21 June 2024

abused lonely child sitting on bench by himself
Socially and emotionally vulnerable children struggle to make friends.

Delve deeper into developmental outcomes for abused children in out-of-home care – that’s the message from child protection experts at the University of South Australia following new funding allocations* to South Australia’s troubled child protection system.

Australia measures five key developmental domains at school start to identify children who are considered ‘developmentally on track’, ‘developmentally at risk’ or ‘developmentally vulnerable’.

Backed by new research, researchers say that removing children at high risk of serious harm into care can improve their physical health and wellbeing (by 27%), and their communication (by 21%) and cognitive skills (by 19%), but not their social and emotional development.

Senior researcher, UniSA’s Professor Leonie Segal says the study highlights an urgent need for professional therapeutic support for children in care.

“Children who are socially and emotionally vulnerable tend to struggle making friends, have low self-esteem, are often unable to follow school routines or work independently,” Prof Segal says.

“They may also struggle with emotional regulation, find it hard to focus in school and exhibit impulsive and aggressive behaviours – all of which contribute to a challenging school experience and learning outcomes well- behind their peers.

“Being developmentally behind at the start of school is a predictive indicator of poor educational outcomes. If we don’t intervene with appropriate and individualised supports when these children are young, they remain in the cycle of disadvantage, which is often a one-way path to poor mental and physical health and wellbeing as a teenager or young adult.”

This week, $4.5 million was allocated to the Office of the Guardian for Children and Young People to better advocate and support children in care. It adds to the $216.6 million boost for the South Australia’s child protection system.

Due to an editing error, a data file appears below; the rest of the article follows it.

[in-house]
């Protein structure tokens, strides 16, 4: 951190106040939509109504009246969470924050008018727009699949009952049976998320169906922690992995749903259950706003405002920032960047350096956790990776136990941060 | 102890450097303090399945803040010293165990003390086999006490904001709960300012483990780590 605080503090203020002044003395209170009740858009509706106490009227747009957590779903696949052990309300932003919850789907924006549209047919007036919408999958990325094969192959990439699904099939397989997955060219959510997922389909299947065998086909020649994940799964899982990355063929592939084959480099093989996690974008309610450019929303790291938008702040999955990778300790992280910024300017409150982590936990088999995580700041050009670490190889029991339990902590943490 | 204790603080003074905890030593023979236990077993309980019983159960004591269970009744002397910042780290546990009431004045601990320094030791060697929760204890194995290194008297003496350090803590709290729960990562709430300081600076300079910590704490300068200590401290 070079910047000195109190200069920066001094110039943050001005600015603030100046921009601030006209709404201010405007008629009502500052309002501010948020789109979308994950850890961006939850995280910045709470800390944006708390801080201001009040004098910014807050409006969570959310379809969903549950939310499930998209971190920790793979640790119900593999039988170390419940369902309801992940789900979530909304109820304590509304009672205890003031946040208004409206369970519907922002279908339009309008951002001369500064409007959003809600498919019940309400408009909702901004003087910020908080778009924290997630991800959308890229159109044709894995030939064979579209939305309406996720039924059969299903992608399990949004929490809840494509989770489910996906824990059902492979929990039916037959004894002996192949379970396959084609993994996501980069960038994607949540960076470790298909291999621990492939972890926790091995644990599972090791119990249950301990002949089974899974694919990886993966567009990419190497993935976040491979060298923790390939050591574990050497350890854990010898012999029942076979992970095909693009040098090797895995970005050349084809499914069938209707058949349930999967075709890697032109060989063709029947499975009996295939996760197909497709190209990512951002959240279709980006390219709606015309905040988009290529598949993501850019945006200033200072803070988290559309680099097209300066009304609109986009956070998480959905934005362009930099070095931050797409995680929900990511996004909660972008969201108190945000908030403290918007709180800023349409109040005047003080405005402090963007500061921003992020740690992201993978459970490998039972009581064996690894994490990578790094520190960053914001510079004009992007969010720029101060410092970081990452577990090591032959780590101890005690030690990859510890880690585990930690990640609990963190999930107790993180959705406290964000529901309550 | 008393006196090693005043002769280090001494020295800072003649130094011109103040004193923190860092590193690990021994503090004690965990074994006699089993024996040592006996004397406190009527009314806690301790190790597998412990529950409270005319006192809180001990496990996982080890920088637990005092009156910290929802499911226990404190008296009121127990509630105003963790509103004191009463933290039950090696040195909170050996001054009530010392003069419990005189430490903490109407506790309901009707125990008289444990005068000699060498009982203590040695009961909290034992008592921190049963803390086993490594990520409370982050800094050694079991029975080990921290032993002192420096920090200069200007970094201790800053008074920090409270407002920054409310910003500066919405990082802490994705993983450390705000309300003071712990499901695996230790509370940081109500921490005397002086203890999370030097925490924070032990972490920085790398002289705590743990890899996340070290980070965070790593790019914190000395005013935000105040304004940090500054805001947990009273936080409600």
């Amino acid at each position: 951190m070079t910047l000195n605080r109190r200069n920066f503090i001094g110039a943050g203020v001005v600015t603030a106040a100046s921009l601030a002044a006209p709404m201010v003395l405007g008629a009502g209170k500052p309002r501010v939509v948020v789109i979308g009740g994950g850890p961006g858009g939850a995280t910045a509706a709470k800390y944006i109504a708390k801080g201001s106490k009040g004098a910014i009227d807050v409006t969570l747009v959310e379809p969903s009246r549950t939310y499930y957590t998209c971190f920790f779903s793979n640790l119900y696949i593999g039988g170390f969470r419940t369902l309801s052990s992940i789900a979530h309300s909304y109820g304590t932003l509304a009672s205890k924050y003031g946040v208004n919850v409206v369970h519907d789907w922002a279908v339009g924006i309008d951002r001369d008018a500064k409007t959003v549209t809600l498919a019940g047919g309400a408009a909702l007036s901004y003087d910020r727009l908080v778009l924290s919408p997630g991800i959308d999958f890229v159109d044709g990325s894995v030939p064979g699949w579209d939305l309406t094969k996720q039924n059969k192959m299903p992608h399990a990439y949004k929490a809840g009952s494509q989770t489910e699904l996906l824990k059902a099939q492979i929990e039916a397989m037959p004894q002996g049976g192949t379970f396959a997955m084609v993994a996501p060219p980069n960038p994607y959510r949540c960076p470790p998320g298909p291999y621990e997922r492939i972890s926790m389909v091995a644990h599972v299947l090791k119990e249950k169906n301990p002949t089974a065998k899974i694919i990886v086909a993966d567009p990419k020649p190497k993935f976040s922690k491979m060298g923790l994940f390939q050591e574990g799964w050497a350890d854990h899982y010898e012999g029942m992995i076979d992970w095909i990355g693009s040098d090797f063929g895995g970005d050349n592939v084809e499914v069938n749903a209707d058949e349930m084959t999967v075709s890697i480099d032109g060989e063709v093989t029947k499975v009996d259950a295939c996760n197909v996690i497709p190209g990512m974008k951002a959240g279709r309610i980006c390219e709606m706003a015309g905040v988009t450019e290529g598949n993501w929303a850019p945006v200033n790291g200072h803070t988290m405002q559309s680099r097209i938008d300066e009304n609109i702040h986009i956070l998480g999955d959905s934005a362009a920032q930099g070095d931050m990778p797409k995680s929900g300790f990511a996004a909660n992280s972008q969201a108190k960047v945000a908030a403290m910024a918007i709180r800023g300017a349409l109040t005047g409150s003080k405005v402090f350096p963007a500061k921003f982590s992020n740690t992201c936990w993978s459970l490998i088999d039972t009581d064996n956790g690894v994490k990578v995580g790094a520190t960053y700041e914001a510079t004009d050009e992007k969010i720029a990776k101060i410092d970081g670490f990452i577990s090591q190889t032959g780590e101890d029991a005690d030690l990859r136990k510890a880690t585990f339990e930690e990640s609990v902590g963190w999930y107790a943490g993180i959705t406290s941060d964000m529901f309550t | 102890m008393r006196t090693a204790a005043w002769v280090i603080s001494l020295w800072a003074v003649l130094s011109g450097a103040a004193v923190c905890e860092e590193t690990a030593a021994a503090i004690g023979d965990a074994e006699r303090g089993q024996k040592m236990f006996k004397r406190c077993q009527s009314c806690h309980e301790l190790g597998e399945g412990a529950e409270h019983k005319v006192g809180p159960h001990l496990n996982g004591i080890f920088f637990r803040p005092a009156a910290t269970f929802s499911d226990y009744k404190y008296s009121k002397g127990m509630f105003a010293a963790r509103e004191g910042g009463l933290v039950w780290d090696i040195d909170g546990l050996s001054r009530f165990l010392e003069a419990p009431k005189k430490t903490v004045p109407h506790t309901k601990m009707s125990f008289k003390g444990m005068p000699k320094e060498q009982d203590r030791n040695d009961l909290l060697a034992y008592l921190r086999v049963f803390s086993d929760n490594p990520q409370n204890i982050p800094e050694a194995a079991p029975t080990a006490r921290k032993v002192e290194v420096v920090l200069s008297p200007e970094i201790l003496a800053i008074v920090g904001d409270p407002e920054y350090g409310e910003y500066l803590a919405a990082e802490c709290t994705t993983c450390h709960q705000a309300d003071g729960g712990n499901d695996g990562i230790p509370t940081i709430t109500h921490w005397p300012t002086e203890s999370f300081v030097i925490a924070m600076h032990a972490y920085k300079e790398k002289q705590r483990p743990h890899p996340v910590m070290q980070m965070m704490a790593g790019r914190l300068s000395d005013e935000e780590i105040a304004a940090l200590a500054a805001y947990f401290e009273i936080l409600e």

Prof Segal says some of this funding should be directed to support better developmental outcomes for children who have suffered maltreatment and been placed into care.

“Removing a child from their birth family, in over-riding parental rights, and separating children from their parents, is a serious and costly undertaking with significant ramifications,” Prof Segal says.

“So, the onus is on our child protection system, together with education, health and human services to ensure that these vulnerable children receive the developmental supports they need.

“Placing seriously at-risk children into out-of-home care, for their immediate safety, may better meet their basic needs – for good nutrition, access to health care, and sleep – but children’s social and emotional development may be compromised.

“It is timely that the child protection, education and early learning sectors are increasingly recognising the critical needs of these most vulnerable children and their families to ensure they are given their best chance in life.

“What is critical however, is that the resourcing – budget allocation, skilled staffing and organisational arrangements – are there to enable this to happen.”


Notes to editors:

  • *$4.5 million was allocated this week to the Office of the Guardian for Children and Young People to better advocate and support children in care. It adds to the $216.6 million boost for the South Australia’s child protection system.

  • The UniSA study analysed records of nearly 75,000 South Australian children (born between 2003 and 2014; mean age of 5.7 years; 50.7% boys). 1345 children were had suffered substantiated abuse and 666 had entered out-of-home care.


Media contact: Annabel Mansfield E: Annabel.Mansfield@unisa.edu.au  M: +61 479 182 489

Researchers: Prof Leonie Segal E: Leonie.Segal@unisa.edu.au


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